By Gro Brundtland, The Elders, 9th July 2012
After spending time with the four of you in Brazil, I know how frustrated you all are with the outcome of Rio+20. I completely understand this feeling.
But we must not let this be the end of the story. Rio+20 may have failed to do what we all believe it should have done – to change the path we are on and ensure we develop in a sustainable and equitable way. This makes our task more difficult now, and more urgent. But I know that far from becoming disillusioned, you and your peers will work harder than ever to drive the change we need.
Not what we had hoped for
Before the conference, you asked me what I wanted to see at Rio+20. I told you that I wanted world leaders to step up, look into each others’ eyes and recognise the urgency, recognise what is at stake.
Did this happen? I don’t think so. In fact, on many issues we saw strong pressure to backslide and undo some of the commitments that had already been agreed in previous years.
As a result, the final ‘The Future we Want’ Outcome Document was unambitious and lacking in tangible commitments to ensure sustainable development and protect the environment. Significant omissions included the failure to include language on reproductive rights - which, let us be clear, is a step backwards. And for those of us who fear that we are racing towards a tipping point, beyond which the damage to our environment and ecosystems is truly irreversible, this document offers little comfort.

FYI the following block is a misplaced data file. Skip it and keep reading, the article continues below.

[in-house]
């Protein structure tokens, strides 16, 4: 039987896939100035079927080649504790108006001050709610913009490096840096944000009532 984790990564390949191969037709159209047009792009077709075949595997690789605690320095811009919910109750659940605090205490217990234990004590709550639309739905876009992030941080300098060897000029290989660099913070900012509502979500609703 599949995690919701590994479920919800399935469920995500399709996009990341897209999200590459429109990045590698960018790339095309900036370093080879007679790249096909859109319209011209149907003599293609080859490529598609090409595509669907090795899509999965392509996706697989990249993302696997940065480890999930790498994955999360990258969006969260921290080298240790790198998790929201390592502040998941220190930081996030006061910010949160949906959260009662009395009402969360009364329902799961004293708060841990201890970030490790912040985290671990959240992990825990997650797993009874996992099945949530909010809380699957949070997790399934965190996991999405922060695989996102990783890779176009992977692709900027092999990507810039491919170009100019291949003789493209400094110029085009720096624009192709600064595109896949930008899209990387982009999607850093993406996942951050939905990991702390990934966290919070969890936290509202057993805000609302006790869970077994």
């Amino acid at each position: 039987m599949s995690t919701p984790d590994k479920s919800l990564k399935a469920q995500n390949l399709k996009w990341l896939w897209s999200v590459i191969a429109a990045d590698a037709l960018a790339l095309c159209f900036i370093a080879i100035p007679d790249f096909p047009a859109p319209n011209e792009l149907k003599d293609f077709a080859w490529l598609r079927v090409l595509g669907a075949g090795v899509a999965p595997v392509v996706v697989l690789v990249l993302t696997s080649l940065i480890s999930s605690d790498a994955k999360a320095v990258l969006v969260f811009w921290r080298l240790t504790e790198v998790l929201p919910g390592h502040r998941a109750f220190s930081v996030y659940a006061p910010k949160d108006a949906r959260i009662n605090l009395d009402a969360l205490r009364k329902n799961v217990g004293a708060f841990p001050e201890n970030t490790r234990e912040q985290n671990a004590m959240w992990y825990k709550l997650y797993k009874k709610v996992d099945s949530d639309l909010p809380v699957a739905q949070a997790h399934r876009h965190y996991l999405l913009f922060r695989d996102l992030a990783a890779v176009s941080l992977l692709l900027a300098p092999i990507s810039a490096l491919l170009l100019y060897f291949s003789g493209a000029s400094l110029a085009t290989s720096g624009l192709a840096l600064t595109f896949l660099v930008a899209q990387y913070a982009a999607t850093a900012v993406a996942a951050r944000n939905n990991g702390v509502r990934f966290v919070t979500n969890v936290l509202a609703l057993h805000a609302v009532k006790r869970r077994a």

There are hopeful signs too, of course. I was encouraged by the last-minute announcement that a ‘special representative for future generations’ is going to be appointed by the UN Secretary-General. This is something that is important, necessary, and furthermore that young people have been calling for very strongly.
The declaration also provides for the creation of Sustainable Development Goals. Now, however, we must make sure that we demand clarity on how exactly this process is going to work. The Goals must have clear, measurable targets and indicators across the economic, social and environmental pillars that encompass the true meaning of sustainable development.
We must build something better
As I said, I understand the frustration. But what encourages me is that this frustration only seems to have strengthened your resolve to do better.
Yes, the UN is a very big beast; it doesn’t move as quickly as we would like. But over the decades I have spent working to bring sustainable development into our global institutions, we have already come a long way. You are the ones who will push us further.
Your impatience is a good thing, because it gives you drive and energy. But in Rio we were not just inspired by your passion, but by your dedication, and your long-term vision. This is what will pay off in the end.
I remember that Sara asked me during our first conversation back in May whether a total failure at Rio+20 would actually be better than a weak outcome, because at least that would spur greater action. Well, we got a weak outcome. But it seems to have had exactly that effect in any case: to motivate you all even further.
The Outcome Document is far from perfect, but it is what we have. Let us take the good parts and run with them – as my fellow Elder Mary Robinson says, the real legacy of Rio+20 will be the mobilisation of civil society to build the future we desire.
I think that you Youngers are to be congratulated. You have showed yourselves over these past months to be more forward-thinking, more progressive and more global in your outlook than many governments. Now, I turn the questions back to you.